And if someone you know is going through perinatal grief—whether it’s related to difficulties trying to conceive, pregnancy complications, or a loss of any kind—there are several things you can do to support them:
  • Focus on doing instead of asking. Sometimes grieving parents don’t know what they need. Instead of asking, take the initiative to do something kind, whether it’s dropping off a meal, helping them care for their other children, offering them rides, or sending them a gift card. However, only offer what is within your ability and comfort level. You don’t need to go above and beyond that.
  • Ask them about their loss. Although you might be worried about saying or doing the wrong thing, people often want to share their experience when given the chance. (And if they don’t, they will tell you.) Importantly, listen to their story and allow them to speak without judgment or trying to problem solve in any way. People in the midst of grief just want to be heard and supported. Resist the temptation to offer platitudes, make comparisons to other people’s journey to conceive, or offer them solutions.
  • Be patient with their grieving process. Some people take longer than others to go through the grieving process. Allow them the space to do so and continue to check in on them even as time has passed. The grieving process may take time.
Pregnancy and motherhood feel hard. It’s because they are hard. But our new book, Not Your Mother’s Postpartum Book: Normalizing Post-Baby Mental Health Struggles, Navigating #MOMLife, and Finding Strength Amid the Chaos, is here to provide some hope and relief for new parents (especially moms), seasoned parents, and health care professionals who support parents in the postpartum period. This book will be available for the general public on January 17, 2023, but it is available now for pre-order! You can also check out more from us on Instagram @mamapsychologists.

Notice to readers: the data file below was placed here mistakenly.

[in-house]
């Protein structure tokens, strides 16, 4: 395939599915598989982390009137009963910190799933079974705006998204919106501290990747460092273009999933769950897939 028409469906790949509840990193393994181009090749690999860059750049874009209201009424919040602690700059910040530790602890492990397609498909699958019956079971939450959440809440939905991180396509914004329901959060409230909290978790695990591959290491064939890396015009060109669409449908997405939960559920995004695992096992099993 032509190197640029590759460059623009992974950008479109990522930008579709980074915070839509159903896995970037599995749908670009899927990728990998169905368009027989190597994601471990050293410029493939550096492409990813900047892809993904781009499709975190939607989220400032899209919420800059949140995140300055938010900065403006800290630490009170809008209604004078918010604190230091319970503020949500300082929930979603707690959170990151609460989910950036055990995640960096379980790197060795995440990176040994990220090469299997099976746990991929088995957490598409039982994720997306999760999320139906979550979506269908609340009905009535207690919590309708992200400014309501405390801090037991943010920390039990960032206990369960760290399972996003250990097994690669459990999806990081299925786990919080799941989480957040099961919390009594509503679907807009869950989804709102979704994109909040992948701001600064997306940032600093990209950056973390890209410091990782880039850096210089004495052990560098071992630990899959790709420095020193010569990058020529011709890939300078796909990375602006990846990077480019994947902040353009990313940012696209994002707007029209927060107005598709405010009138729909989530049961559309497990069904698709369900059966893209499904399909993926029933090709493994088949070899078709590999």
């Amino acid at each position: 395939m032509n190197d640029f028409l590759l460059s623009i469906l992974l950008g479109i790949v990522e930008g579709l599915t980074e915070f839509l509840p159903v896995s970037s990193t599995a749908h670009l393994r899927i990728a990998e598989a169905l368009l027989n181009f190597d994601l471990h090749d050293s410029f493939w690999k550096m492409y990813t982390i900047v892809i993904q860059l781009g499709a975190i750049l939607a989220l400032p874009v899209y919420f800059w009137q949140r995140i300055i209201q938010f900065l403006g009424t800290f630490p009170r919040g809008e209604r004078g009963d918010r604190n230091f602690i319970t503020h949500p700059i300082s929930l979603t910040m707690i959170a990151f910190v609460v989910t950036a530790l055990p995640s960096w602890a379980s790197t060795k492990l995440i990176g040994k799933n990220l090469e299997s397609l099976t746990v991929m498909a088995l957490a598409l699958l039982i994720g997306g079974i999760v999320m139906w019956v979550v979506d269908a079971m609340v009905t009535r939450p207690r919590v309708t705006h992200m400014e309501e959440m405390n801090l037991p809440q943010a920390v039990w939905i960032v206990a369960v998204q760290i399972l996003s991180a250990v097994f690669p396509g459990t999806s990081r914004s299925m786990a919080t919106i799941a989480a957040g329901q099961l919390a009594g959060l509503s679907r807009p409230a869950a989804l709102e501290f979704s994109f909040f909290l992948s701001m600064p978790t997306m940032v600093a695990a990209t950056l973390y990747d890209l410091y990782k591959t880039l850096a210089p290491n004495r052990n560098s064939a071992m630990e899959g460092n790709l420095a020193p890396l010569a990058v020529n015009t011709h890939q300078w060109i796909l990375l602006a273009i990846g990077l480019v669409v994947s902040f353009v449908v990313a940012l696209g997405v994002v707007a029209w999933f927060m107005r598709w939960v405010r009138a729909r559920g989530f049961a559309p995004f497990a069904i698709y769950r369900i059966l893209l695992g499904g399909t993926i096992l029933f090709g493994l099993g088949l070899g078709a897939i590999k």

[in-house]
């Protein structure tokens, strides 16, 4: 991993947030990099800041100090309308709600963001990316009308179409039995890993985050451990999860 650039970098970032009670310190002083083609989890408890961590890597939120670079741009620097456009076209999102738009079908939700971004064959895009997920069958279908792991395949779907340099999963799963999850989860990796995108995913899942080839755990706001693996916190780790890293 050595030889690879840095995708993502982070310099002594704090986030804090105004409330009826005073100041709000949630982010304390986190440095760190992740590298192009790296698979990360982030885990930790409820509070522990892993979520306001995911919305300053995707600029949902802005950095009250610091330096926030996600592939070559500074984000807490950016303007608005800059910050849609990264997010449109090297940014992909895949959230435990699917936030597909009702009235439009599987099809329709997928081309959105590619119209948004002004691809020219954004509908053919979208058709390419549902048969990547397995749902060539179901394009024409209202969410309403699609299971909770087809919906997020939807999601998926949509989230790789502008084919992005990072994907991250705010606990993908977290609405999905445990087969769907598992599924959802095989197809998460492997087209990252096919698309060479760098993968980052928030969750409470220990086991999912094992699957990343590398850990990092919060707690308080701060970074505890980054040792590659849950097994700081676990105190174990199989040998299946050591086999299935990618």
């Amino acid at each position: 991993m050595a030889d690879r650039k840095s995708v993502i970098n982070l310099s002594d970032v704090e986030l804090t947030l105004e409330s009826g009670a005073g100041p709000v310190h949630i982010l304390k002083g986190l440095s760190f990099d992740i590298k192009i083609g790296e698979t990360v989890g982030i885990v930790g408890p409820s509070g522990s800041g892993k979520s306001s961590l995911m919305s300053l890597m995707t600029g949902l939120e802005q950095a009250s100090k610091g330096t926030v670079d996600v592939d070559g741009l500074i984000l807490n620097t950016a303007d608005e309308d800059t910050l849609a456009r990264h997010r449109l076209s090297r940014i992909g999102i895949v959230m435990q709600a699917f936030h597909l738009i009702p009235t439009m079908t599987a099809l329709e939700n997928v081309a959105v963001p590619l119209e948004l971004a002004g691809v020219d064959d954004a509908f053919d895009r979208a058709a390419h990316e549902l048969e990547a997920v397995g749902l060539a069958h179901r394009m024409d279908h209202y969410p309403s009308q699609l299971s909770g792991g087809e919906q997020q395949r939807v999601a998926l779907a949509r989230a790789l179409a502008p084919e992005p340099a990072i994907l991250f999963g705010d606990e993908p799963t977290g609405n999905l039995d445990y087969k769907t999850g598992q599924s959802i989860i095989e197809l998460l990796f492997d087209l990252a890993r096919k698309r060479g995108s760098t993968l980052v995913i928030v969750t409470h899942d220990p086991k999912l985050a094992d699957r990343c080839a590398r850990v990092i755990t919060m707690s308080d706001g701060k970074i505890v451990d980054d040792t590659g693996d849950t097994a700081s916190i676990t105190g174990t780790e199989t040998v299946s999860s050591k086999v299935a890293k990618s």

Normalize Post-Baby Mental Health Struggles
Not Your Mother’s Postpartum Book: Normalizing Post-Baby Mental Health Struggles, Navigating #MOMLife, and Finding Strength Amid the Chaos
"But no one told me to expect this..."

So many new moms find themselves saying this phrase in the first hours, days, and weeks postpartum – sometimes even for years! That’s where Instagram’s wildly popular @mamapsychologists come in. In Not Your Mother’s Postpartum Book, Chelsea and Caitlin share what to really expect postpartum – and it’s not just the baby blues.

This refreshingly candid resource fills a notable void by providing real, honest, and raw insights into motherhood.

Meet the Experts:
Caitlin Slavens, BAACS, MC, RPsych, is a registered psychologist, certified eye movement desensitization reprocessing (EMDR) therapist, and a certified Theraplay professional. She has additional training in attachment parenting, play therapy, child-adolescent mental health, and trauma modalities. Caitlin has two little ones who keep her constantly on the go (with a large cup of coffee in her hand).

Chelsea Bodie, BSc, MACP, RPsych, is a registered psychologist and certified perinatal mental health professional (PMH-C) with training in perinatal mood disorders, birth trauma, perinatal grief and loss, and infertility. She also has training in play therapy and child-adolescent mental health. Chelsea is a mom of two little ones who also keep her busy as they get into mischief on the farm.

For tips on parenting and all things postpartum, follow Caitlin and Chelsea on Instagram: @mamapsychologists.

Topic: Anxiety/Depression | Grief | Self-Compassion | Trauma